Enjoy a 66-mile/106-kilometer drive as diverse as the river itself, rolling through historic timber towns, wine country, fishing hot spots and fur-trading posts as it twists through the Coast Range on its way to the Pacific.
Along with generations of Native Americans who lived along its banks, the riches of the Umpqua River have long nurtured fur traders, loggers, fishermen and farmers. Its wealth of natural and historical treasures unfolds as you follow this river-valley route, a pleasant meandering trip through the dense forests of the Coast Range and along the Umpqua’s clear-flowing waters.
Oakland and Sutherlin
The Umpqua River Scenic Byway begins in Oakland, once a busy railroad stop linking routes to Portland and Sacramento. Just a few minutes from the interstate, well-preserved 19th-century brick buildings line its downtown “historic row,” a National Historic Landmark. Antique stores, a historic walking tour and the Oakland Museum provide more glimpses into its intriguing past.
Sutherlin is a good spot to fuel up or grab a bite to eat before heading northwest on OR-138, where the byway soon meets up with the Umpqua River on its crooked course flowing down from the Cascade Mountains. Twelve miles/19.3 kilometers past Sutherlin, look for the 100-foot-high walnut tree on the left side of the highway. Estimated to be more than 250 years old, it’s a mystery how this non-native tree sprouted here.
Kellogg to Elkton
The Umpqua River is legendary among anglers for its runs of chinook salmon, sturgeon and especially steelhead. Between Kellogg and Elkton, a particularly loopy and scenic stretch of river also offers some of the West’s finest smallmouth bass fishing. The byway joins OR-38 at Elkton and continues west.
Vintners have discovered that the Umpqua Valley’s rumpled topography of hillsides and river drainages, along with its coastal microclimate, produce a surprising diversity of high-quality wines. Burgundian grapes like pinot noir and pinot gris thrive here, but so do warmer-climate Bordeaux varietals like cabernet sauvignon and merlot. In Elkton — with its own American Viticultural Area — you’ll discover winery tasting rooms, along with several restaurants.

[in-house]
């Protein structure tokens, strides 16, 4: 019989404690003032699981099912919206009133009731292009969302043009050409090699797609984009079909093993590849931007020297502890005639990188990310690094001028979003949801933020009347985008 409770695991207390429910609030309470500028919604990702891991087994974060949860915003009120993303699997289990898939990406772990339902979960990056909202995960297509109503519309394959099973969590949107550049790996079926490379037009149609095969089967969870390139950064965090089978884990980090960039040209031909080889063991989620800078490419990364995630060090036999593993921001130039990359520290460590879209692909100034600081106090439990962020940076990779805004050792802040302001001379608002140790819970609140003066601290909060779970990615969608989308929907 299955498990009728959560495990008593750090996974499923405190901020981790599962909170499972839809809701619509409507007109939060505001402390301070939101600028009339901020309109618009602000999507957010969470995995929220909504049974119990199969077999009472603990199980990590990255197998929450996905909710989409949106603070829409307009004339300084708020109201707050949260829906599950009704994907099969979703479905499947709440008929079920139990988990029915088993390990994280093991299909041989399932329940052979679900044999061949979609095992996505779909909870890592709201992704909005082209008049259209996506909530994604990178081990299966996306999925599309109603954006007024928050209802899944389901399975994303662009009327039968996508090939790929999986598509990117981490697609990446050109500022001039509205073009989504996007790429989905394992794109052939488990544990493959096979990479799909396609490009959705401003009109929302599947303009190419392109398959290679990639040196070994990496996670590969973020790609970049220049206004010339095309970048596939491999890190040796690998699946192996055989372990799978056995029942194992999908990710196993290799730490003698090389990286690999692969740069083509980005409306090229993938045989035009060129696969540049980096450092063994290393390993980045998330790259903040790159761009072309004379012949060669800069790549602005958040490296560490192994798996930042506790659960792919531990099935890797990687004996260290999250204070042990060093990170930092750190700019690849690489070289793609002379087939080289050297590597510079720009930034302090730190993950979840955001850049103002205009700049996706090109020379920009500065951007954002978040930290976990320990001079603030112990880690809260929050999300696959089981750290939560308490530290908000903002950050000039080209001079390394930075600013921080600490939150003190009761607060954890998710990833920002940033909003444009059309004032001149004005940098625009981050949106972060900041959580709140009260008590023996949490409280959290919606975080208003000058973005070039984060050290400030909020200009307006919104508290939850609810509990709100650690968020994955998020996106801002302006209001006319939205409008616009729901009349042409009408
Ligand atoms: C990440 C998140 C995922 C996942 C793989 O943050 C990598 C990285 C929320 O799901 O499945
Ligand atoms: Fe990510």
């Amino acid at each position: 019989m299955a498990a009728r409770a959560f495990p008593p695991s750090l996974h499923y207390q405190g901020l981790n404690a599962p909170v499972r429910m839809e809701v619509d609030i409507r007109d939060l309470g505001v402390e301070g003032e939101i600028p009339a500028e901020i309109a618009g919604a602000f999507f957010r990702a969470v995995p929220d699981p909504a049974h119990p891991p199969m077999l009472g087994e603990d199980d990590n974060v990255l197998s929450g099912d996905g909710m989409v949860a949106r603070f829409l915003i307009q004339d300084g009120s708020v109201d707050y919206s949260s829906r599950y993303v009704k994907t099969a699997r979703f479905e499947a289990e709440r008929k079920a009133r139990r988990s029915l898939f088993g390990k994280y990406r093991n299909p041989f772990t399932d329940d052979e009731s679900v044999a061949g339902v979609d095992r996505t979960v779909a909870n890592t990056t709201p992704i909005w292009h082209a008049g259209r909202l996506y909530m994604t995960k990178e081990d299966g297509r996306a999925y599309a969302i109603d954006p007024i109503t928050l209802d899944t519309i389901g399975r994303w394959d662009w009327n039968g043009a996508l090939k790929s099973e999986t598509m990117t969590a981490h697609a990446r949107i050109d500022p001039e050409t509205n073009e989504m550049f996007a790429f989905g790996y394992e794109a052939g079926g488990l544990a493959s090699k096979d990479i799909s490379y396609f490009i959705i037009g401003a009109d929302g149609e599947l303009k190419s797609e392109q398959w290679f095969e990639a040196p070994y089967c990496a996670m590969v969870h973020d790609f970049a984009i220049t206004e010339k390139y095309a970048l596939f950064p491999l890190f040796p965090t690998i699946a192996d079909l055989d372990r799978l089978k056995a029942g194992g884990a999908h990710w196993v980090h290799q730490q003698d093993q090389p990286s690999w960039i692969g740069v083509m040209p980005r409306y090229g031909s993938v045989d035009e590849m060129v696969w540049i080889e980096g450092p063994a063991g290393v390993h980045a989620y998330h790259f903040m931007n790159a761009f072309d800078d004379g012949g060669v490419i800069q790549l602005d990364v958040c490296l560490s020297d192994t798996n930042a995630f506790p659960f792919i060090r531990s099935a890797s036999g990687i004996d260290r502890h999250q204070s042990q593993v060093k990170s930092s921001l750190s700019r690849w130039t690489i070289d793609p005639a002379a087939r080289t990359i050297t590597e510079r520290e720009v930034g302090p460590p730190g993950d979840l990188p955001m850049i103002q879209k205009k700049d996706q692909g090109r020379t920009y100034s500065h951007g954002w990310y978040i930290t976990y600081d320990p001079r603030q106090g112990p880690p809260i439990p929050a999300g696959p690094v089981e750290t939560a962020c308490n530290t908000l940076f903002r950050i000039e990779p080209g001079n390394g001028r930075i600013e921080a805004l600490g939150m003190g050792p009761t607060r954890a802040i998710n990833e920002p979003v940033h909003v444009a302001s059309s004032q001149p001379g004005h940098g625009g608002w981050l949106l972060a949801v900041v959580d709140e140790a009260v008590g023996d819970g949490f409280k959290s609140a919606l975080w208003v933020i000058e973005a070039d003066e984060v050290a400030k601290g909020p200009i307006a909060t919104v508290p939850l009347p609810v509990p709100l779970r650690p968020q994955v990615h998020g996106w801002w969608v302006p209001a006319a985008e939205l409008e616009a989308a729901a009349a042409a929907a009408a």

At the Elkton Community Education Center, a butterfly house and hummingbird garden attract a number of colorful species, especially in July and August. West of Elkton, Fort Umpqua is a reproduction of the Hudson’s Bay Company fur-trading post that operated just across the river from 1836 to 1854. Used as a regional center to gather and trade beaver pelts, it was the first non- Native settlement along the Umpqua.
Scottsburg and the Gold Rush
This next stretch of the byway offers great river views as the Umpqua tumbles in a burst of white water toward the Pacific. At Scottsburg, the influence of ocean tides calms the rapids, creating a stately and serene river. There’s a nice picnic area overlooking the river in Scottsburg Park.
Scottsburg hummed with activity during the gold rush of the 1850s. Gold was discovered in Oregon before California, and this spot was a departure point for pack-mule trains loaded with supplies for the mining camps up in the Siskiyou Mountains.
Reedsport and the River’s Mouth
The river valley broadens as you approach Reedsport. More than 1,000 acres of the lush pastureland here have been set aside by the Federal Bureau of Land Management to provide highquality forage for Roosevelt elk. At the Age fotostock / Alamy Stock Photo Dean Creek Elk Viewing Area, visitors can often spot the herd, especially in morning and evening. Native to Oregon’s coastal mountains, the Roosevelt elk is the largest of four North American elk species. Males, called bulls, can weigh more than 1,000 pounds and carry antlers up to 4 feet long. Bulls are known for their remarkable bugling, a loud, warbling mating call you might hear in autumn.
The byway concludes at US-101 and Reedsport, a tidewater community where boaters can access the Pacific 5 miles/8 kilometers downstream at Winchester Bay. Reedsport is home to the Umpqua Discovery Center, with creative displays on the region’s cultural and natural history, and it is the gateway to the spectacular Oregon Dunes National Recreation Area. Whether you head north or south, another enticing drive awaits along US-101, the Pacific Coast Scenic Byway.